The 2021 Yukon also has nine available camera views for self-spotting and towing, including an overhead 360, a front-facing camera, side cameras, and an optional rearview mirror camera so you can see what’s behind you even when there is cargo in the way.  This all equates to a much easier driving experience in tight conditions, be it in the parking lot or on a rocky backroad. There are also additional camera views to make towing easier, like an overhead of your drawbar for hooking up, extended blind-spot monitoring, and side-view cameras that display the trailer during turns to help you avoid swinging wide.

A big payload capacity

Sorry folks, we have no idea what the payload for the 2021 Yukon will be. What we do know is that current models have a max payload over 1,600 pounds, and that’s with the third-row seat installed. We’re assuming that the 2021 will be about the same, if not more, and that’s plenty of capacity for the family and any gear you want to bring along for the ride.

Driving Impressions and Conclusions

I’m sad to say that the driving impressions on this vehicle are brief. We’re being told that opportunities to drive them more extensively in the future will come, but for now, we at least were able to test them on a short snow track. Here’s what we can tell you.

For starters, the eLSD we mentioned earlier works like a charm. Unlike the G80 lockers used in some other GM trucks, there is no aggressive wheel spin and thump as it engages. We had the chance to drive it on an obstacle where the driver-side tires were on ice and the passenger tires were on pavement. Laying heavily into the accelerator, the Yukon seemed to hesitate for a moment as the wheel-slip began, but then quickly gained speed like there was no ice at all. The transition was nearly seamless. On the ramp, the gearing paired with the 6.2L V8 was favorable and the throttle response was quick and predictable. I felt the Hill-Descent Control was much smoother than in previous GMC’s I’ve tested, though that could have been because the Yukon was on an even ramp instead of a series of rocks.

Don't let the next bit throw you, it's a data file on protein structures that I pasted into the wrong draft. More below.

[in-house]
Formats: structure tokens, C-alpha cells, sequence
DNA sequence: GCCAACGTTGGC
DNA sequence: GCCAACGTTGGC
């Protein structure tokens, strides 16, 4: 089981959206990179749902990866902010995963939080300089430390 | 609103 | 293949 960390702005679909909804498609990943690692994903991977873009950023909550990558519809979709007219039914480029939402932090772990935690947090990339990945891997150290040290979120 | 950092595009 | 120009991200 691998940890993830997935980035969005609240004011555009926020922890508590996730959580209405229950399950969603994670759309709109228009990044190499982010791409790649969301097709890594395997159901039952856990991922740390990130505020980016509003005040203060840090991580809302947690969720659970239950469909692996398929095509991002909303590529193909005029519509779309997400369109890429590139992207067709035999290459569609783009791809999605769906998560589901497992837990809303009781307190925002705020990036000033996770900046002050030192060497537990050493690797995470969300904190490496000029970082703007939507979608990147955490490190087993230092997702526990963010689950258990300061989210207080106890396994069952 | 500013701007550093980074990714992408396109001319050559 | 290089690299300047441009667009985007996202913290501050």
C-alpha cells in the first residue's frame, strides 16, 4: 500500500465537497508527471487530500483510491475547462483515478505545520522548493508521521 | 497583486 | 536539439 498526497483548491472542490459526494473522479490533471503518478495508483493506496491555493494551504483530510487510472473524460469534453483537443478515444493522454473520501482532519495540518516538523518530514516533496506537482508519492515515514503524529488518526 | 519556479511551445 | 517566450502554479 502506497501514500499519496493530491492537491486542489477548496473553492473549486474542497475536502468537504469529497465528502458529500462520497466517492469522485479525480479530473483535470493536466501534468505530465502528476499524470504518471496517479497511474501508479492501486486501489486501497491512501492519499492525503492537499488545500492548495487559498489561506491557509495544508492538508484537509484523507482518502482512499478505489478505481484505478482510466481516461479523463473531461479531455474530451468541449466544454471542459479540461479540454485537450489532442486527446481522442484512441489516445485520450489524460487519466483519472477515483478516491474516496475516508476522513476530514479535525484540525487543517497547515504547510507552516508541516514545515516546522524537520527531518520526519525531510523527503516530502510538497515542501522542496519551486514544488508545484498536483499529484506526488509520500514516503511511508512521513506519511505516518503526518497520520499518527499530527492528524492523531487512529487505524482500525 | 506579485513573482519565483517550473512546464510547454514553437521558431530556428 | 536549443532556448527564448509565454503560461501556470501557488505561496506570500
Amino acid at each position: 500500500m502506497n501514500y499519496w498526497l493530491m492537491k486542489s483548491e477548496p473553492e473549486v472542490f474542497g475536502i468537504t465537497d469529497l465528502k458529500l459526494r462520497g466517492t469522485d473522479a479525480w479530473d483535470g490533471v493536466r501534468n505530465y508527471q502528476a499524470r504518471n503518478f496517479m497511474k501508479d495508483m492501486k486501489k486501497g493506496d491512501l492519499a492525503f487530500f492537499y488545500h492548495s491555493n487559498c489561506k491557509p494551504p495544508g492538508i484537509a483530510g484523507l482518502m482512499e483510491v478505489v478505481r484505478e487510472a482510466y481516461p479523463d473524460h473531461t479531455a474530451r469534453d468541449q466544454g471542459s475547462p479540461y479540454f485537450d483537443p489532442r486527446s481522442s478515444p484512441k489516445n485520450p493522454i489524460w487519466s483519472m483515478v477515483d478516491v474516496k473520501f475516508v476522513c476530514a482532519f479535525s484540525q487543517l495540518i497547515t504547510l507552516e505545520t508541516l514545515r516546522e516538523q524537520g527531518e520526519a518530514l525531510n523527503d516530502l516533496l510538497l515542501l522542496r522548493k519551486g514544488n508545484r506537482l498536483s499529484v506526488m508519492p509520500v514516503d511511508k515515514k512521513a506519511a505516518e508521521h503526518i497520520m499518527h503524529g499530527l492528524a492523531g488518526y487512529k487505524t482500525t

Well, that’s about all the impressions we can give you, which really isn’t a lot. It’s definitely not enough to say that we’d recommend buying the new Yukon or not, but I will say this platform has a ton of potential and I’m very excited about its future. The approach angle and ground clearance are more than what we’d need for many off-road tracks, and the ability to fit 17″ wheels and larger tires is a massive win. Assuming the traction control and eLSD work as well on the rocks as they do in the snow this SUV will be very well suited for the dirt. With an eight-person capacity, it should have plenty of payload, and the fold-flat interior will make it easy to sleep inside or haul cargo. Add in the tasteful lines and elegant interior and you’ve got the perfect SUV for driving to the office during the week and playing off-road on the weekends.

Pricing is not yet available, but we do know the Yukon is expected to hit dealers sometime this summer. Be sure to keep an eye on our website for future updates, as well as the GMC website here.


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Born and raised in Dallas, Texas, Chris didn’t receive a real taste of the outdoors until moving to Prescott, Arizona, in 2009. While working on his business degree, he learned to fly and spent his weekends exploring the Arizona desert and high country. It was there that he fell in love with backcountry travel and four-wheel drive vehicles, eventually leading him to Overland Journal and Expedition Portal. After several years of honing his skills in writing, photography, and off-road driving, Chris now works for the company full time as Expedition Portal's Senior Editor while living full-time on the road.